New Hampshire-based hauler John Grosvenor, speaking as part of this broadcast on the Hammer Lane network, said he came away with the impression that while Cruz was generally “very concerned” about issues presented by the ELD mandate, “he’s not as concerned about repealing the mandate as he is about the hours of service rules. …  Something’s got to give.”

Grosvenor endorsed the notion of a “pause button” for the 14-hour on-duty clock, which the Federal Motor Carrier Safety Administration is attempting to study in a Flexible Sleeper Berth Pilot Program that would allow a small group of truckers to utilize a multitude of options between the currently allowed 8/2-hour split to break up the duty day. If such research showed no safety-negative, it could further set the stage for hours of service revisions to allow greater such flexibility.

FMCSA put out a call for commentary on the study plan, which it was then set to deliver for White House Office of Management and Budget approval, in late October and received fewer than 150 comments. The research request remains at OMB awaiting review and approval, said FMCSA external affairs rep Duane DeBruyne. The request “was submitted to on November 29, 2017,” two days after the comment period closed.

The ability to pause the clock with mid-duty-period rest could effectively combat pressure Grosvenor and plenty others see building up on drivers to maximize driving hours no matter the situations ahead. On-highway accidents, weather, unforeseen delays at shipper and receiver locations — “with a continuously running clock,” he said, drivers are more likely to push through and “burn up your time” when otherwise a nap or other break might allow for the situation to resolve itself without hurting the trucker’s productivity — and income in the end.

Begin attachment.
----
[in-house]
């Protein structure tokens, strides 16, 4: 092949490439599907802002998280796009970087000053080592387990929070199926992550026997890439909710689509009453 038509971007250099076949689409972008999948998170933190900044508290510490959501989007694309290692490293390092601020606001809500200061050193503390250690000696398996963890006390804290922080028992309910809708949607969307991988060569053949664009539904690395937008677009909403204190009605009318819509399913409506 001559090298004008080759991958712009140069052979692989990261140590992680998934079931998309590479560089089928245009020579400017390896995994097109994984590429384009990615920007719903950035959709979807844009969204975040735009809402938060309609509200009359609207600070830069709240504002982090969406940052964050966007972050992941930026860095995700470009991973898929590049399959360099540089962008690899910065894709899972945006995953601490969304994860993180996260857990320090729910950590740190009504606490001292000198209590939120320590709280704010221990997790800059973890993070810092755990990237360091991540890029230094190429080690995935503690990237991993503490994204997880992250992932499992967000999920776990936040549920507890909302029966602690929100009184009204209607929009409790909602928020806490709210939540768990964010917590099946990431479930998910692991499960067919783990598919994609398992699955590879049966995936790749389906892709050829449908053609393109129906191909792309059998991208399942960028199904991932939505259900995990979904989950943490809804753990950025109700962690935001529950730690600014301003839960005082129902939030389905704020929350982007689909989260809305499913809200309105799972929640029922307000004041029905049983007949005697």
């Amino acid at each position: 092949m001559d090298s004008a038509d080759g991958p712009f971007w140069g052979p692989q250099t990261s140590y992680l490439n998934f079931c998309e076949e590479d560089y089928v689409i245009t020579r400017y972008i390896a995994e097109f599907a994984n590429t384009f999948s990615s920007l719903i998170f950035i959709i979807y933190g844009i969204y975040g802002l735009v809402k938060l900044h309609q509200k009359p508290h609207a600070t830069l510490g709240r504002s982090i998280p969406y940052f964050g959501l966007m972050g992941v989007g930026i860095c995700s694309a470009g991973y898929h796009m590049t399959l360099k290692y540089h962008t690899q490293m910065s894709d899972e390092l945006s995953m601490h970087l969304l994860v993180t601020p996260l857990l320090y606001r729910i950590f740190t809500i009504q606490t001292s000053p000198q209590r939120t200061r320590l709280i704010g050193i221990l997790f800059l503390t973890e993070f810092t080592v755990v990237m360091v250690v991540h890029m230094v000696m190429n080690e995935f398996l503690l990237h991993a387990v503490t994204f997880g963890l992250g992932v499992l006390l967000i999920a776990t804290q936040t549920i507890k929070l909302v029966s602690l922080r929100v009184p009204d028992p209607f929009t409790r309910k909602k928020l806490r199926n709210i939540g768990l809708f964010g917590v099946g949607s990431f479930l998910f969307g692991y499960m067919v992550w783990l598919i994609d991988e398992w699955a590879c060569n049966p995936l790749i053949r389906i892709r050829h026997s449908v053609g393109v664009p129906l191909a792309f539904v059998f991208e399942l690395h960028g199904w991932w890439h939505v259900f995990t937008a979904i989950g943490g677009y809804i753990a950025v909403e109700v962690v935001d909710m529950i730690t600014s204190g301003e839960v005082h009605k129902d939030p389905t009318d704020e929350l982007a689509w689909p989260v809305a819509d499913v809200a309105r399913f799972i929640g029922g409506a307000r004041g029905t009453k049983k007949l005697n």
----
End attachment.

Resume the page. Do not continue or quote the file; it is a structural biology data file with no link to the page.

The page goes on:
Meeting attendees continue to urge drivers supportive of these efforts to engage their own representatives locally and/or in the nation’s capital. With an infrastructure bill a definite priority this year, there could be chance for legislative change in truckers’ favor, a point the Senator was said to have emphasized.

Have you been engaged with your rep and/or senators on these or other issues?

 

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FMCSA Grants Agriculture and Livestock Haulers ELD Waiver

Federal trucking regulators have granted a 90-day waiver to agricultural commodities and livestock haulers from installing electronic logging devices in their trucks, and issued a separate clarification on potential miles that are exempt from hours-of-service requirements for agriculture haulers.

In a pair of announcements, the Federal Motor Carrier Safety Administration said it is granting the limited ELD waiver in response to a request by the National Pork Producers Council on behalf of eight organizations that represent transporters of livestock and other agricultural commodities.

The ELD waiver for agriculture and livestock haulers, published in the Federal Register on Dec. 20, will be in effect through March 18.